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In literature as in life, heroism does not necessarily demand a Great Thing, such as Superman turning back the world to prevent widespread calamity. More often it seems that a hero becomes a true hero when he intervenes on the everyday level.
Readers became attached to Bilbo Baggins long before he entered the dragon’s lair. They cared about him as much for his hesitancy to go on a journey, for his love of second breakfast, a good pipe, and a comfortable spot in front of his own hearth as for his quick wit and commitment to his fellow travelers.
So here’s what I’m thinking. Heroes who are ordinary, at least on the outside, might be the most engaging. Would Superman be someone we would love if he didn’t present to the rest of the world as Clark Kent?
Let me turn a corner and extrapolate from some thoughts posted by blogger Khanya in Hobbits, Heroes, and Jesus – TGIF . First she brought up somehing G.K. Chesterton said:
fairy stories are not about extraordinary people, they are about extraordinary things happening to ordinary people.
This coincides with the concept she refers to earlier, that “most myths have a big story and a little story.”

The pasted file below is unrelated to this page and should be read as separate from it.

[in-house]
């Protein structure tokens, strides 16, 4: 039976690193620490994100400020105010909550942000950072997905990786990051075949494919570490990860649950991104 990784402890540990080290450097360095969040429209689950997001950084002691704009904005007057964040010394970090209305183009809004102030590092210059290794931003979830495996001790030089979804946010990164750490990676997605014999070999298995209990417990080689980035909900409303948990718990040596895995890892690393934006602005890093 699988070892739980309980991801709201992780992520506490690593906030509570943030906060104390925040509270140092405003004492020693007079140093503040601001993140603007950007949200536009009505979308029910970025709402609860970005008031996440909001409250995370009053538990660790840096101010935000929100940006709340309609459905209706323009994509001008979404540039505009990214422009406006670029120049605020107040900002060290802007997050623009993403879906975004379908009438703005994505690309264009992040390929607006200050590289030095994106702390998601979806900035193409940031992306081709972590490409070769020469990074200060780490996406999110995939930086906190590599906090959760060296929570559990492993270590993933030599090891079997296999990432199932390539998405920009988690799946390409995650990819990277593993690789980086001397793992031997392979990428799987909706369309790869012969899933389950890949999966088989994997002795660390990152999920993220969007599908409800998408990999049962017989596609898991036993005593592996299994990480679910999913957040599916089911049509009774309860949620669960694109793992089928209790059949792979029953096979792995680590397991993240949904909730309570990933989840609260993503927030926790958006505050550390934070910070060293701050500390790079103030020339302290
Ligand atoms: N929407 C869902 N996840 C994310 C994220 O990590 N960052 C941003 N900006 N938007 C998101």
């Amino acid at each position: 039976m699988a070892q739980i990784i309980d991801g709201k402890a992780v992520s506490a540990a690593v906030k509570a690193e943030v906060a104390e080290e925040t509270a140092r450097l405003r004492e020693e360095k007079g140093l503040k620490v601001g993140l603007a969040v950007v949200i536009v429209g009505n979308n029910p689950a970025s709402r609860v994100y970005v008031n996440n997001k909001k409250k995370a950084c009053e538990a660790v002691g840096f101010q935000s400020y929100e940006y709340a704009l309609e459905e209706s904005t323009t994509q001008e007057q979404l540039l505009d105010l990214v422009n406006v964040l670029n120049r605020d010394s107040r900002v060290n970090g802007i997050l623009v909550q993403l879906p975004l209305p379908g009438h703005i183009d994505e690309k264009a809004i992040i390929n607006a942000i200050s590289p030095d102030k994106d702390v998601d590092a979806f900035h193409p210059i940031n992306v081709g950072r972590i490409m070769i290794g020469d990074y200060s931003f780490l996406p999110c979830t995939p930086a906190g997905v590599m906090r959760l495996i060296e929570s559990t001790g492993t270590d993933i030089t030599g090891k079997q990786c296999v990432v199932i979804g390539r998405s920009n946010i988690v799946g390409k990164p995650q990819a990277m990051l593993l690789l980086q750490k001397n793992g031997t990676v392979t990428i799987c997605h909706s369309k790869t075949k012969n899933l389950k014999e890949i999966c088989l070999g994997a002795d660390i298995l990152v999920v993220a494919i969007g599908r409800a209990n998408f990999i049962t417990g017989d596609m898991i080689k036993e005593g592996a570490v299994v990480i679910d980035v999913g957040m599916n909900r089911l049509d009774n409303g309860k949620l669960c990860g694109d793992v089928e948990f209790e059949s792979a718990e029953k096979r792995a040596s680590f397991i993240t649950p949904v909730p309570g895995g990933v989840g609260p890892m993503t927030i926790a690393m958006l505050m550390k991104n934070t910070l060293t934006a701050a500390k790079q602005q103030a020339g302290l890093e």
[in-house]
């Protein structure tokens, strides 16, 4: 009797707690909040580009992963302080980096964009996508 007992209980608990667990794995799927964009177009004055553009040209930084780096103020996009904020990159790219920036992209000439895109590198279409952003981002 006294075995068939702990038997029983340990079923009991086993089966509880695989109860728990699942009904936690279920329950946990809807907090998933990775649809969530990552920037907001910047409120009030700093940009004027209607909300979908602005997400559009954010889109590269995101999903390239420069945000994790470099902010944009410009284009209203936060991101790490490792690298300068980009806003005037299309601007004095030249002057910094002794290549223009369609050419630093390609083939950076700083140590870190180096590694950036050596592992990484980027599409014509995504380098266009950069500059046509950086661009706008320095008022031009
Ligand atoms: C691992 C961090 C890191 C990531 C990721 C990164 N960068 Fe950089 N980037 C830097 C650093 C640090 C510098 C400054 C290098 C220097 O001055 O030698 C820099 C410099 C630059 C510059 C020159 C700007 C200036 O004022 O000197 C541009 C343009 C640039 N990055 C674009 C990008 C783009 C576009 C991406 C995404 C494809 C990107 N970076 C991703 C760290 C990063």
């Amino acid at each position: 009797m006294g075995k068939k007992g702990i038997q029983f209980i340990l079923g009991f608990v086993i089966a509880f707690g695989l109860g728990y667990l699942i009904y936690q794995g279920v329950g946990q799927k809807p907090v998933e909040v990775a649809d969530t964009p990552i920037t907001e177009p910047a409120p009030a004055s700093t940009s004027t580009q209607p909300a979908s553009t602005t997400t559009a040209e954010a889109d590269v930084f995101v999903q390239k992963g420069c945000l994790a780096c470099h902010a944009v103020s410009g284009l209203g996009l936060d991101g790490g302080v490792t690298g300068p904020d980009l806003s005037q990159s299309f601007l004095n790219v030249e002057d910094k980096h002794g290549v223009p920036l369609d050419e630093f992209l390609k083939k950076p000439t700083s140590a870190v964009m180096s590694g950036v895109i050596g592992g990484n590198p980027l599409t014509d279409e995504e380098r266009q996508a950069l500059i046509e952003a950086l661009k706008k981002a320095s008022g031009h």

The Lord of the Rings’ big story is Frodo saving Middle Earth by destroying (with Gollum’s help) The Ring. The little story within the big story is Sam choosing to go with Frodo instead of staying with the others in the fellowship. Or the little story is Frodo offering grace to Gollum—saving grace, as it turns out. The little story is Merry and Pippin escaping captivity and stirring up the Ents.
But the little stories and the big are so much more heroic because Hobbits performed the deeds. Hobbits, who might define ordinary. These were not folk who loved adventure, but they took it on because they were needed.
And isn’t that one thing, at least, that makes readers connect with a story or love a character? An ordinary person doing an everyday heroic act on the way to saving the world. Sounds like a book I’d like to read. 😉
Originally posted, though in a less edited form, at A Christian Worldview of Fiction, December 12, 2008.